Thanks to the teachings of my new friends, I was riding the waves; I had little elegance but at least it was offset with much vigor and intensity. It was about two hours into the surf that I began to settle into a 'surfboard meditation'. As I rode the waves and was pummeled by the waves I began to contemplate how much change had occurred with regards to how I experience this precious human life. Sure, change is the only constant, but it still amazes me how much I feel like a completely different person sometimes.

It seems strange for such things to surface at this time but during my surf, the deeper recesses of my consciousness were manifesting past struggles. Mental relics and processes of my hateful past were showing up. Why I am not so sure but I knew they were to be taken seriously and not shoved under the rug, even during a surfing session. I vividly relived the past in my brain while I battled the surf. Days full of judgement, narcissism, and arrogance were brought to my attention. Days full of playing the role of the angry victim, the shortsighted warrior, the apathetic sloth.

Meditation can sometimes be described as the practice of seeking truth in every moment. As each moment arises we look at ourselves and our situation with the eyes of truth. As each moment dissolves we confront ourselves with an intense honesty so that we may be free in each new arising moment. So what was the truth of that moment? Well I think it was time to fully admit that every rotten thing that has occurred to me was exactly what I needed at the time. Although I have been living without remorse or regret, it was time to admit on a deeper level that I was fully responsible for every facet of my life. It was time for me to recognize the power of each and everyone of us as a creator. The quality and essence of my being was anger and torpor so naturally the situations that I encountered were imbued with such qualities too.

Our existence is a two way street, almost everything that essentially aggregates into what we call a life works on a two way street. We all know this on some level. We have all heard the wisdom phrases such as 'you reap what you sow'. The problem is that we don't know these truths on any meaningful level so that they may be integrated into our daily lives. Unfortunately, myself included, we often only know these truths in a very meager way.

So how can we integrate the simple but profound truths into our existence so as to enrich and brighten it? My answer is meditation, the cultivation and upward processing of our internal faculties so that we can approach life without pre-judgement and preconceptions. Meditation sometimes is the act of inward observation while maintaining a state of allowing. The practice of observation without control, seeing without grasping. Pressing our ears to hear the world that we think we know so well with curiosity and tenacity. My friends, the mind, like the body, prefers the path of least resistance. Meditation brings out this tendency into light again and again so that we become happily willing to swim upstream.

I sunk my feet into the ocean and hung onto my surfboard with my head resting on its side. I closed my eyes and allowed my body and consciousness to rest in uncertainty and neutrality. While staying vividly awake inside, I allowed the thoughts to present themselves. The truth of the moment was that I needed to take further responsibility for my past so that I could be more awake in the present. A distant rumble approaches, a wild wave crashes onto me and drags me into the deep. I remain in meditation. I take full responsibility for my life. Another rumble approaches, I am hit again head on by a sizable wave. I remain in meditation. I take full responsibility for my past and resolve to be more aware of my being. Again and again, waves crash, I am moved physically but mentally I stay right here.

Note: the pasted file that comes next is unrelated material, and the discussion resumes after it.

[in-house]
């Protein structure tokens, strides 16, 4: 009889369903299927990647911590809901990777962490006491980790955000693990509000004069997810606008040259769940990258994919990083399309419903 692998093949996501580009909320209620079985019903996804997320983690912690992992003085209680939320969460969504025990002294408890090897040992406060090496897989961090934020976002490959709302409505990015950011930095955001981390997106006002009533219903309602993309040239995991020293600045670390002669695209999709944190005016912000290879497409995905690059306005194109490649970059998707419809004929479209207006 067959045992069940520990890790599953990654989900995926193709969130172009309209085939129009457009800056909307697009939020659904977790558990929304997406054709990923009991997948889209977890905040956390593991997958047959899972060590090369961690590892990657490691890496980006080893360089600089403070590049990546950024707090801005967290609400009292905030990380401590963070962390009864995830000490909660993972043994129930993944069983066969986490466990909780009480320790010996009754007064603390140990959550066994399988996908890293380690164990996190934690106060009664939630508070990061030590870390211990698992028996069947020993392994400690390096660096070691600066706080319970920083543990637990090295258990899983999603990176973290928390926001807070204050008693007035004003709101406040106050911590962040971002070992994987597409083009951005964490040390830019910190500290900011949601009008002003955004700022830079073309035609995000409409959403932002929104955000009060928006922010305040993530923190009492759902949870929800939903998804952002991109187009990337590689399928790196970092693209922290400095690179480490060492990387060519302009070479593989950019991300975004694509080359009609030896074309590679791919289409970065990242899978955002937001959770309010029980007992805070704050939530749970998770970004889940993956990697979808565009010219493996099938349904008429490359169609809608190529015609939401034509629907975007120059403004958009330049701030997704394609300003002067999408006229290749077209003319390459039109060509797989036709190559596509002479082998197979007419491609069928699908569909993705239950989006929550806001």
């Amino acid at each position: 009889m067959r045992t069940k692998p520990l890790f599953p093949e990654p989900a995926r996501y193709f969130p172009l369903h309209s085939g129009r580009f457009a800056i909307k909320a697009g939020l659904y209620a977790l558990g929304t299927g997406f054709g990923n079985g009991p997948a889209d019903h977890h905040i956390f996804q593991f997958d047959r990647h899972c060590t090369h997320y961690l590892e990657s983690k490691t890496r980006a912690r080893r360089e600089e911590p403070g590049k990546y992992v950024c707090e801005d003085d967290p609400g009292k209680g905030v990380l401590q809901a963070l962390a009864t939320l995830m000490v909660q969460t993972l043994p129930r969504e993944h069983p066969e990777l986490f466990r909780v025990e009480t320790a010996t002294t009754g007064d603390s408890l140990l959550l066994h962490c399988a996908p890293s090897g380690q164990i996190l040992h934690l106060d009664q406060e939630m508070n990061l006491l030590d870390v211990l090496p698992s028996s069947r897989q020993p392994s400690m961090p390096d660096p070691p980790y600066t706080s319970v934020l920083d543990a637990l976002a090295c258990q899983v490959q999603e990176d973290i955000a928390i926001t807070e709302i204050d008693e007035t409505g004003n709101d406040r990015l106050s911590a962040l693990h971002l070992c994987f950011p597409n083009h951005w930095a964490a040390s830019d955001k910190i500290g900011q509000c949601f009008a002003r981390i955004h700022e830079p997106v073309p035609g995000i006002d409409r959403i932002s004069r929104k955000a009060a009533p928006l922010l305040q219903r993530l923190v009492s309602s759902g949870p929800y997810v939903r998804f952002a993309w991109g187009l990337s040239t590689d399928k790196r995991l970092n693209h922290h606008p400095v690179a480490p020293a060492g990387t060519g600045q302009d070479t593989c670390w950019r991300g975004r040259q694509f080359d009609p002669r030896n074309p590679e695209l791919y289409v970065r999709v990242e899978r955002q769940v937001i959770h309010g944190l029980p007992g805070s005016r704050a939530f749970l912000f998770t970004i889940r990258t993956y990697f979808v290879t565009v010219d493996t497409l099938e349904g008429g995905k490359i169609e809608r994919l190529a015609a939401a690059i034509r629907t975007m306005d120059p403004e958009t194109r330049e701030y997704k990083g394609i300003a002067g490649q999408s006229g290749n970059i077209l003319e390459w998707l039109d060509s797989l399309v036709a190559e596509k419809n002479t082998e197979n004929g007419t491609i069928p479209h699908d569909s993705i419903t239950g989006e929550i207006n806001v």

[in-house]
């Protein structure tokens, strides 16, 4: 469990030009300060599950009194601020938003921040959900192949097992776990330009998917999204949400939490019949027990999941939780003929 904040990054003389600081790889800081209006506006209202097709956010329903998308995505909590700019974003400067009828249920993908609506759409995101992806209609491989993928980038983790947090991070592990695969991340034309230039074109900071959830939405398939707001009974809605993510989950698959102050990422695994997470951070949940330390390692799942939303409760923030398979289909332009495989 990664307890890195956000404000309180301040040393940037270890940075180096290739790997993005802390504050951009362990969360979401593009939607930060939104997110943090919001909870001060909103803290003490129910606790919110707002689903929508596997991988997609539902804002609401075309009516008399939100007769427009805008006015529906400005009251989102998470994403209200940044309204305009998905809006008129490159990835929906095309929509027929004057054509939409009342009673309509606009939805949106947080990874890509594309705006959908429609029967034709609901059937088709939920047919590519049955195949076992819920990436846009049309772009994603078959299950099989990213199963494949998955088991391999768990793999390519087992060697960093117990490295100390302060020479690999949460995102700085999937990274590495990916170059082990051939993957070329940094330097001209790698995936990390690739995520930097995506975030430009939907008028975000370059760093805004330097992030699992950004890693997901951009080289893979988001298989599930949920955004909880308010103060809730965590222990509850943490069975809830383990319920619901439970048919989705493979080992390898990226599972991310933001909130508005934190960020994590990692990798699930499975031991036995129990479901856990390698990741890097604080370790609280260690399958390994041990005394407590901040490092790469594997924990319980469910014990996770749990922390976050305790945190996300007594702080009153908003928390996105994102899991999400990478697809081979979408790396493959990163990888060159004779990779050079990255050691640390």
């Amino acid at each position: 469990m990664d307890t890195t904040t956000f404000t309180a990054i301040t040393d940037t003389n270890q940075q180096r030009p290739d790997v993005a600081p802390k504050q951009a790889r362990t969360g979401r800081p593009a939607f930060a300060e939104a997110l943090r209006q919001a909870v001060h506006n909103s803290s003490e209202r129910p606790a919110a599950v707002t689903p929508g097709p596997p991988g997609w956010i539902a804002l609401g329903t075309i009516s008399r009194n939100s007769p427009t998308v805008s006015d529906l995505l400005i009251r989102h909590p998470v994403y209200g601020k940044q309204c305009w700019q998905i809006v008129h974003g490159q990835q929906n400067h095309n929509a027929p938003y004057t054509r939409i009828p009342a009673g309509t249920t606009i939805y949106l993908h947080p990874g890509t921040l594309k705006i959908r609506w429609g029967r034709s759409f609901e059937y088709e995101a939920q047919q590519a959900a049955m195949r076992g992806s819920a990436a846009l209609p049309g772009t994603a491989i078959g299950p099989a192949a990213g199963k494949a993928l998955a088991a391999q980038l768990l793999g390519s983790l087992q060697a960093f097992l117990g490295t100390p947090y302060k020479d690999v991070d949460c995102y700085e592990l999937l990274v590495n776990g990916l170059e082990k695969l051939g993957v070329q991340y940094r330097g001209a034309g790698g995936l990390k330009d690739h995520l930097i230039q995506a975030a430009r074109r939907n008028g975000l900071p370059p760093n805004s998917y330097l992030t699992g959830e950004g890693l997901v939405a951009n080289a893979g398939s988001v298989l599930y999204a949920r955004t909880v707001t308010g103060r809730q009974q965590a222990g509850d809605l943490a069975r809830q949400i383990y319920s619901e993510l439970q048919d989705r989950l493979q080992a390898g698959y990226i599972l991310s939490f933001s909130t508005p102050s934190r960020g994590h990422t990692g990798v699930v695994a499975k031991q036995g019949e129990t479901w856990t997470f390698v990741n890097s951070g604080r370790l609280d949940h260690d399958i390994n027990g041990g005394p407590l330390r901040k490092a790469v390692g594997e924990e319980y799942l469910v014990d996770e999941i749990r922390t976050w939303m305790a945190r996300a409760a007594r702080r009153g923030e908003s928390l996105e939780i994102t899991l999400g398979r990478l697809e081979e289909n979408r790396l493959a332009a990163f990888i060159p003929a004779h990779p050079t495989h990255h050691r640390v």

This was my surfboard meditation and I am grateful that I have the luxury to do such things. May you discover your own inward processes as well for your benefit and the benefit of those around you. Remember that the ultimate teacher is inside you waiting to be developed. Do not deny yourself this.

Thank you for reading. May all sentient beings be free.

Sunday, July 15, 2012

Meditation and Familiarity. Published at the Inspire Health Center newsletter located in Vancouver, BC.


Meditation and familiarity
By: Larry Li

Someone much wiser than I once said that meditation is running into reality, implying that there is space for discovery and of course, running. This line of thought is harmonious the idea that in meditation we are discovering ourselves and the world around us. Learning to see the world everyday as new and fresh is a part of meditation as is learning to see reality without impressing our own judgments onto them. Please allow me to omit discussions of concentration, mindfulness, and insight today as we explore the idea of meditation as the act of familiarity. Be aware that this article is intended to prime your attitudes towards meditation so that you can discover your own meditative states of mind.

The Sanskrit word for meditation is sometimes translated into familiarity or the practice of becoming familiar. What do we become familiar with in meditation? It seems almost ridiculous to say that we are not familiar with ourselves but that is exactly what I am contending here. We are not so familiar with ourselves. In meditation I had to admit to myself that I did not know much about myself. I was quite familiar with my likes and dislikes and I was skilled at pursuing pleasure and avoiding pain; beyond that however I had little more to say.
 In meditation we should seek to hold an intention for aspiration while allowing the mind to present itself in whatever manner in each present moment.  The keyword here is allow and the skill of learning to allow is one that can be difficult to cultivate. With time and consistency however it is achievable by every single one of us. Developing our ability to “allow” can bring about profound and much unexpected positive changes to your life.